Ohanaeze calls for Electoral Reform

IMEOBI the policy making organ of OHANAEZE NDIGBO met in full session in Enugu on Friday 24 July 2009 to review the current state of affairs in Igboland and the Nigerian nation. After detailed and careful deliberation on all reports presented to the meeting, IMEOBI resolved as follows:


Ohanaeze Resolutions on the Affairs of Nigeria & Ndi-Igbo

1. That Ndigbo commend the Federal Government for granting total and unconditional amnesty to militants in the Niger Delta and for the decision to maintain dialogue with Governments and communities in the area until a final and sustainable peace is established. Ohanaeze notes, however, that amnesty does not by itself address any of the embattled issues. The crisis in the Niger Delta started soon after independence. The causes of the dispute were the failure to adhere strictly to the principles of true federalism in the independence Constitution, the rejection of resource control with respect to the mineral wealth of the Niger Delta, and an inequitable system of revenue sharing. These disputed matters still remain unresolved. The different peoples of Nigeria have an equal stake in these questions and an inherent right to sit down together round the conference table to debate and negotiate them. Peace cannot be obtained until the real issues are addressed.

 2. Ndigbo demands an explanation for the fact those three years into life of the present administration, credible arrangements have still not been made to revise the Federal Constitution. Dissatisfaction with prevailing constitutional arrangements is not limited to militants in the Niger Delta. Deep resentment against the present federal system is at the bottom of the frequent ethnic riots in the North, the anger of the Odua Peoples Congress (OPC) in the South West, and the discontent of ethnic militants of the South East zone. These resentments need to be brought out and discussed in the open. Nigerians have the good sense and maturity to negotiate a new federal covenant which will be the fundamental law of our union. Moreover, it is plain for everybody to see that the great economic potential of this vast nation cannot be realized until the federating units are empowered to develop the neglected resources of their different zones.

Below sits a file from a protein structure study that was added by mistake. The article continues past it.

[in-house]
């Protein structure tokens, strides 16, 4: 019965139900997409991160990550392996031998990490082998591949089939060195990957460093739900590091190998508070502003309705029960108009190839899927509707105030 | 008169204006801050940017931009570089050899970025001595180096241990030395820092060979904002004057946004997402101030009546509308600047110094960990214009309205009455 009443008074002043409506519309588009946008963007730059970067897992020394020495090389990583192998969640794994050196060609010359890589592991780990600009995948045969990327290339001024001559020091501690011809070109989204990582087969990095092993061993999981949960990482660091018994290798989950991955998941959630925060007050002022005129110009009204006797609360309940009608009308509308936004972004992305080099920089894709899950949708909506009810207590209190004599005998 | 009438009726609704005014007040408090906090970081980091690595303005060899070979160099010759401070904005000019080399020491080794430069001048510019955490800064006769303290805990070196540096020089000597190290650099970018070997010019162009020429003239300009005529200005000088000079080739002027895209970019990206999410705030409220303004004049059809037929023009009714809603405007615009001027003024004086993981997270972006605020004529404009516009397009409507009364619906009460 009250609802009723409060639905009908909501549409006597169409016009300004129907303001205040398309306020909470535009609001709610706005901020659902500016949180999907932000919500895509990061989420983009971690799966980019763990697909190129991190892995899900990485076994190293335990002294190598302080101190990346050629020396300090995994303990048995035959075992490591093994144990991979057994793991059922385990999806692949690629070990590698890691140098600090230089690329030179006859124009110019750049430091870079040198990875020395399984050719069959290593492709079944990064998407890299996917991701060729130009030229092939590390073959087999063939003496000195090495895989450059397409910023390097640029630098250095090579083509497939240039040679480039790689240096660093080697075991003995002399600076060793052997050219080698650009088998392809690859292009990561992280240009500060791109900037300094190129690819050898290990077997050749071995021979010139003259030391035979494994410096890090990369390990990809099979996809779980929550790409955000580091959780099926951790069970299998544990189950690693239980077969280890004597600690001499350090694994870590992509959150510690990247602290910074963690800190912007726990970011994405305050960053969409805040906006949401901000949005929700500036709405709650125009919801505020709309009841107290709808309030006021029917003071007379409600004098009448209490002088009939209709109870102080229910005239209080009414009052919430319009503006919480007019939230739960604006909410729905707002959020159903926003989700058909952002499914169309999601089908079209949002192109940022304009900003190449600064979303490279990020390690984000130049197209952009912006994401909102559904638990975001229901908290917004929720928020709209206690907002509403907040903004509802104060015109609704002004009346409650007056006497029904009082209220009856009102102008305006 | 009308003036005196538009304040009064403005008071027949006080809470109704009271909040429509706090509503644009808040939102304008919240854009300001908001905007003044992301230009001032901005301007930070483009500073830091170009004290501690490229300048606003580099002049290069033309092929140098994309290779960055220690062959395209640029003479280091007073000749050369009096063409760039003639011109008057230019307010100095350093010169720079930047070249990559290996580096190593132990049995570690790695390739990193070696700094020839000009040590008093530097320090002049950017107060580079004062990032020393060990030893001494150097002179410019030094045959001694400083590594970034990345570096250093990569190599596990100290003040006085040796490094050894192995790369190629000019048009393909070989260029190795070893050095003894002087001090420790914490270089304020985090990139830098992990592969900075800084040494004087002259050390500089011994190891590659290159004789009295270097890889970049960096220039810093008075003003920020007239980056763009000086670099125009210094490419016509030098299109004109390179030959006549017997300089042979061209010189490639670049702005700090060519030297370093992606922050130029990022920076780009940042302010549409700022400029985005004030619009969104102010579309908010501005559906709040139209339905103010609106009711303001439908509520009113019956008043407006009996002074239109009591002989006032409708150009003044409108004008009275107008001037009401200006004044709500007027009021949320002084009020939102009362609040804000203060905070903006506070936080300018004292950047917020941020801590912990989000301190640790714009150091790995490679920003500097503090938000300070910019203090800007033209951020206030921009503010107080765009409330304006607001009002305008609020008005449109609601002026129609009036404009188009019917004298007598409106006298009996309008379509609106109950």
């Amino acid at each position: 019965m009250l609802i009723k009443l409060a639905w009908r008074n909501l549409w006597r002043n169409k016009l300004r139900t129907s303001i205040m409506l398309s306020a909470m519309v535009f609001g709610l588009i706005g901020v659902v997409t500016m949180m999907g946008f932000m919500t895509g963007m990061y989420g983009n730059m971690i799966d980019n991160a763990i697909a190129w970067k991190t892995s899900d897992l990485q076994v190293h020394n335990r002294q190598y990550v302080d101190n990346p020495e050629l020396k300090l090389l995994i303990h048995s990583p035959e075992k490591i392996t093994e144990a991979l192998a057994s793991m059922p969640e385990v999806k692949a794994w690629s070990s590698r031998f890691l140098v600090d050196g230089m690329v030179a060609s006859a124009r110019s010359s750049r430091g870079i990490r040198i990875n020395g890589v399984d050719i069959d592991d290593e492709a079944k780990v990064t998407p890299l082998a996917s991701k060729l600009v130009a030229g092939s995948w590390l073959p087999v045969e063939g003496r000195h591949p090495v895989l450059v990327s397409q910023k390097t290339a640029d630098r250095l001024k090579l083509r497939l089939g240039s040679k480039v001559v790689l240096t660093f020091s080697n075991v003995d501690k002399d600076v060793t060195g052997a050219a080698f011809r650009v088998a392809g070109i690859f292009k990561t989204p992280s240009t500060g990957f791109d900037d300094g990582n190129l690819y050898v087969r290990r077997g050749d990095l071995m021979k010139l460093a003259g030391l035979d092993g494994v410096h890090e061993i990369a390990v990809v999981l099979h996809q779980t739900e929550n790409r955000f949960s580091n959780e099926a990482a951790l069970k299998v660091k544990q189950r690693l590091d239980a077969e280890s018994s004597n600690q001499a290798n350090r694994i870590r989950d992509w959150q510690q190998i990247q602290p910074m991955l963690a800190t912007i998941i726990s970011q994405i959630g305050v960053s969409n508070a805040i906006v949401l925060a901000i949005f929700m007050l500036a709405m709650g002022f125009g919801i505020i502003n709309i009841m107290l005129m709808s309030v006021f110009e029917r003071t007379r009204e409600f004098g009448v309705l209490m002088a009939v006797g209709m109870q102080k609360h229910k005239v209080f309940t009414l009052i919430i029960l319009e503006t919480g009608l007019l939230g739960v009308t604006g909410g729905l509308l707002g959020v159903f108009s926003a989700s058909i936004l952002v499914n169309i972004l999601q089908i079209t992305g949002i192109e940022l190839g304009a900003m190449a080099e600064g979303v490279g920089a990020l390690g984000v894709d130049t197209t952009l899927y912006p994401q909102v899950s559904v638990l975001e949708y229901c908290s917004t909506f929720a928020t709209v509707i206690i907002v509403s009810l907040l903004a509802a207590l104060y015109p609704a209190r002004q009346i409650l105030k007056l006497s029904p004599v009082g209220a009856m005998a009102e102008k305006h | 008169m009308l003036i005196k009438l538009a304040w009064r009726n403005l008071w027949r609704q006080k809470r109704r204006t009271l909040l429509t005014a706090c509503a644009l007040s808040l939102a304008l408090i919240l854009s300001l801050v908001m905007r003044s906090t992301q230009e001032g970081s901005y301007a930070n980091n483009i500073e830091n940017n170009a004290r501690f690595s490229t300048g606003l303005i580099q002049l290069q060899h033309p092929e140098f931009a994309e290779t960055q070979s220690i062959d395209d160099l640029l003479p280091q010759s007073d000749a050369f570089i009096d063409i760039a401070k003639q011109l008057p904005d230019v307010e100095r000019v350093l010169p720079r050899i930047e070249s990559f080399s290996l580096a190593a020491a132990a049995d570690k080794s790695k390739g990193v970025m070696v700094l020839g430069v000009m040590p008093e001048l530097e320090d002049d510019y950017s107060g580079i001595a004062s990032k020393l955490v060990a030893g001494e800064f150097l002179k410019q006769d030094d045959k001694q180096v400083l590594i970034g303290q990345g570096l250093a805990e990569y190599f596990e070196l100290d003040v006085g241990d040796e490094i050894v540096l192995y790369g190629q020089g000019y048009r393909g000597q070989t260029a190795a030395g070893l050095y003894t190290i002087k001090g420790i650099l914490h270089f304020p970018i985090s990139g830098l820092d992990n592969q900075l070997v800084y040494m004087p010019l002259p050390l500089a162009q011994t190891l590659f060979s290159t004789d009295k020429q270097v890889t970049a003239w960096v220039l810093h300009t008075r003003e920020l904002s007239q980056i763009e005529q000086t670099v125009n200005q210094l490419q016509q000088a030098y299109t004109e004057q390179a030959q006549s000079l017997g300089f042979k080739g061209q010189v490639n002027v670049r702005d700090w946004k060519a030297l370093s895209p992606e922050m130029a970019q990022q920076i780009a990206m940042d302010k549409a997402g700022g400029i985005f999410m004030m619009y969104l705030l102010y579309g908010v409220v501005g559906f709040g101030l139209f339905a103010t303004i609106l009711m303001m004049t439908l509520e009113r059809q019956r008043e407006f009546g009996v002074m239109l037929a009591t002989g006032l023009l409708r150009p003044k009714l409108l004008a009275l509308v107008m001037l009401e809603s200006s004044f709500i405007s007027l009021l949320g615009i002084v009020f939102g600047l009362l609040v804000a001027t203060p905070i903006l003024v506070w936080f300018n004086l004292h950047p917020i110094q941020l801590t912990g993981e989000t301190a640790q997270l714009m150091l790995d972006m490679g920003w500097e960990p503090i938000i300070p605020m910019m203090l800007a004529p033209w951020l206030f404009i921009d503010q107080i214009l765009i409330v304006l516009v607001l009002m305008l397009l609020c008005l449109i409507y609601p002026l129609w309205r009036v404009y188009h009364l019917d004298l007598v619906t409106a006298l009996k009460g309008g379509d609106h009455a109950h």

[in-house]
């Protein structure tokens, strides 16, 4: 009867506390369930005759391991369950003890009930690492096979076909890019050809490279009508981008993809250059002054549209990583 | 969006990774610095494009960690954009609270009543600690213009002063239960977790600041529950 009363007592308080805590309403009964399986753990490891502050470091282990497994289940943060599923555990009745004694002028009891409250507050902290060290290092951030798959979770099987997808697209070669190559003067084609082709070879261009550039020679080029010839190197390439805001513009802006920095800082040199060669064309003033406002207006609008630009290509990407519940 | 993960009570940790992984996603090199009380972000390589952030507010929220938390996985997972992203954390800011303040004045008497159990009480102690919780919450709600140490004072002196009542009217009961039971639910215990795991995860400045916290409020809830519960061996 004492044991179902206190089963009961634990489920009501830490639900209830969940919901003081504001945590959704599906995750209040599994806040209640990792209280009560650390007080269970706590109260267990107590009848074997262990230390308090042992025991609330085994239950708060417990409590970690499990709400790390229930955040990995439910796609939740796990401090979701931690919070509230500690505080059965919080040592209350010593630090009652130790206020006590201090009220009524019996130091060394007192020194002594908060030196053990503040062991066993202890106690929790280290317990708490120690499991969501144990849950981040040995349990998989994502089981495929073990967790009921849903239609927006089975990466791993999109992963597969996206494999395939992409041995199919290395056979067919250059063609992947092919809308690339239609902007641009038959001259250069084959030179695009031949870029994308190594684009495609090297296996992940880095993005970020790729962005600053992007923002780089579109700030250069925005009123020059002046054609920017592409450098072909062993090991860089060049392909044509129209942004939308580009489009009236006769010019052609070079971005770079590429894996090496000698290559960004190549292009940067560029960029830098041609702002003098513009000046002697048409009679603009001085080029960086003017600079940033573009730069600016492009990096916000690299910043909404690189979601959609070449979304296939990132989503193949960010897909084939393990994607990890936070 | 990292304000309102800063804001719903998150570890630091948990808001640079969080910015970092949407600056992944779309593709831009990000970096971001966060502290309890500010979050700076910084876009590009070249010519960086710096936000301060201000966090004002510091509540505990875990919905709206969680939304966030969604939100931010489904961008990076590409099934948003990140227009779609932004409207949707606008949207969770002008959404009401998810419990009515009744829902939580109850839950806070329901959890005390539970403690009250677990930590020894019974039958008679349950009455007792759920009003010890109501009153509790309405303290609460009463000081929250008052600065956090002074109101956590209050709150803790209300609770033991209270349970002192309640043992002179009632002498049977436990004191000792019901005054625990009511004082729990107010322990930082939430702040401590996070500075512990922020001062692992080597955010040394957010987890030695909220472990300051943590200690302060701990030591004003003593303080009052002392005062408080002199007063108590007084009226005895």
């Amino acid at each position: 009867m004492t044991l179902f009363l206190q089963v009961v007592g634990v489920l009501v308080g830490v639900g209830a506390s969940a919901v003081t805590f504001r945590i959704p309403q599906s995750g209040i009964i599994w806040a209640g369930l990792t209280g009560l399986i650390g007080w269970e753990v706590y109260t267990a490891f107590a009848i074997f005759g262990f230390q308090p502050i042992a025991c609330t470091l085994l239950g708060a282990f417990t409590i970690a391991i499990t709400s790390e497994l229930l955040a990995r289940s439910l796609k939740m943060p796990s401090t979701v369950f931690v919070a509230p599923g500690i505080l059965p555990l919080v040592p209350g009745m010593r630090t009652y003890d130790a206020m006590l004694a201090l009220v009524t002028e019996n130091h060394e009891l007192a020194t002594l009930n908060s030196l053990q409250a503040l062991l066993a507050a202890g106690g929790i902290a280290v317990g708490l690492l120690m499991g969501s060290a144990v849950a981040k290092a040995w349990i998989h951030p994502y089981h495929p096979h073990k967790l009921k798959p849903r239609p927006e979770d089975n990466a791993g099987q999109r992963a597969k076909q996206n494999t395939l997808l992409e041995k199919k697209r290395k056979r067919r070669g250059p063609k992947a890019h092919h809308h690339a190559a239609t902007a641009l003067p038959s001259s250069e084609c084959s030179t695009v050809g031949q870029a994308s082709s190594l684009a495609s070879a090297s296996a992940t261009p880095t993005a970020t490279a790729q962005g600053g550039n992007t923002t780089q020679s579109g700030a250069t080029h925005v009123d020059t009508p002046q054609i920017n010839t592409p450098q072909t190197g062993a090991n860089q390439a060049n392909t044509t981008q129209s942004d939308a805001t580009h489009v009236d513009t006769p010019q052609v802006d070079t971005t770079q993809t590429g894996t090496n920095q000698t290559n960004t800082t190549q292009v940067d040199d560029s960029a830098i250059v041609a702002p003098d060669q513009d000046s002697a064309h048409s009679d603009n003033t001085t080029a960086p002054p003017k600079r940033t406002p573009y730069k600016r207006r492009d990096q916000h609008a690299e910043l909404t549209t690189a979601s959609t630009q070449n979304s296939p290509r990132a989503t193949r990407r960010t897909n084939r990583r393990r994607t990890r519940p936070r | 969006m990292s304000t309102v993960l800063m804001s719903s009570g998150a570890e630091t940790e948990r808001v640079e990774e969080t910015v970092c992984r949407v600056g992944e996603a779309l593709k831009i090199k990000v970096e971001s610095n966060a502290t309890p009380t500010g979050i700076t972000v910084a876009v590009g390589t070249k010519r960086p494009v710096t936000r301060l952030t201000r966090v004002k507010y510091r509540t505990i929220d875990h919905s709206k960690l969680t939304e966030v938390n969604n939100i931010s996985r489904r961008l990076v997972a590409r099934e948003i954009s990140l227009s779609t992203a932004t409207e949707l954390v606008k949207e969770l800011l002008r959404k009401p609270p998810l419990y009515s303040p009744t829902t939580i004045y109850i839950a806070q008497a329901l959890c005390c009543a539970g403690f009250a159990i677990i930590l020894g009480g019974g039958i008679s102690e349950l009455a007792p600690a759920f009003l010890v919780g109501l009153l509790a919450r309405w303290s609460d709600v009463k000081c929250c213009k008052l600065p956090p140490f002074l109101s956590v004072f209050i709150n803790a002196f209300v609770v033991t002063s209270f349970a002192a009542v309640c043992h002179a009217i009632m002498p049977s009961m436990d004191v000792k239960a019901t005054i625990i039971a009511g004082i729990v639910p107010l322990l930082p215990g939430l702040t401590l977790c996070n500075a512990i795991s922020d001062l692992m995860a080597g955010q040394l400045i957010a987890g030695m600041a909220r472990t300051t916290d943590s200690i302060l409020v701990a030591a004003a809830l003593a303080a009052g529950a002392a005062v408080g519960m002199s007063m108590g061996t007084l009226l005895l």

3. Ohanaeze calls attention to some provisions of the 1999 Federal Constitution which give the Presidency control over regulatory national institutions such as the Office of the Accountant General of the Federation, the Office of the Auditor General of the Federation, the Federal Revenue Mobilization and Allocation Commission, the Electoral Commission, the Due Process Office etc. These provisions contradict the federal principle and create an imperial presidency. They are inconsistent with current democratic practice worldwide and should not appear in our new Constitution. 
4. Ohanaeze calls upon State Governors, federal Legislators, and the zonal Executive Committee of the governing Parties in the South East zone to begin procedures for the actualization of the promise to create a sixth State in the South East. This promise was made by the 2006 Presidential Committee for Constitutional Reform with the aim of reducing zonal inequalities in the allocation of power and resources. The promise should not be allowed to lapse as a result of inactivity and the failure of initiative on our part.

5. Ndigbo demands a crisis approach and a sense of urgency in the implementation of police service reforms. The breakdown of law and order throughout the nation is alarming. Since the beginning of 2009, Igboland has been under siege by gunmen, bank robbers, assassins, million naira extortionists, rioters, and car snatchers. There is a collapse not just of public security but of governance in one of its most fundamental functions. This situation is intolerable. Not only do Nigerians want an immediately visible change in police services, it is now clear those community leaders and local vigilante organizations should take part in the process of policing. 
6. Ohanaeze notes the appointment of D.I.G Onovo as acting Inspector General of Police and looks forward to his being confirmed this time around. Nigerians expect, with the change of baton, that police services will indeed be reformed on the basis of resilient modern institutions, specialist training, operational efficiency, professionalism and integrity. Ethnic considerations and personal loyalty were the major criteria in the past with the consequences we all know. 
7. Ndigbo calls for the full implementation of the excellent recommendations made by the Justice Uwais Committee for electoral reform. The Federal Government should surely understand that electoral fraud in Nigeria does not just raise the issue about the legitimacy of our governments and our democracy. It is also now evident, in view of recent diplomatic events, that if we do not change our electoral system, we run the risk of becoming a pariah nation once more. The legislative steps so far taken to address the electoral issue appear to be mere exercises in deception. Ndigbo demand a time table of reforms before the 2011 national elections. 

8. Ohanaeze re-affirms its position that the 2006 national head count in the South East zone is seriously flawed, unprofessional and unacceptable. Ohanaeze therefore calls on State Governments and communities in the zone to use the opportunity offered by Census Tribunals to question and expose errors in policy guidelines and operational procedures adopted by the National Population Commission. It is time for the dubious tactics which have bedevilled population enumerations in this nation since 1953 to be laid finally to rest. 
Prince (Engr.) Ralph Ndigwe,
JP National Publicity Secretary.
OHANAEZE NDIGBO HEADQUARTERS 7, Park Avenue, Enugu Friday, July 24 2009.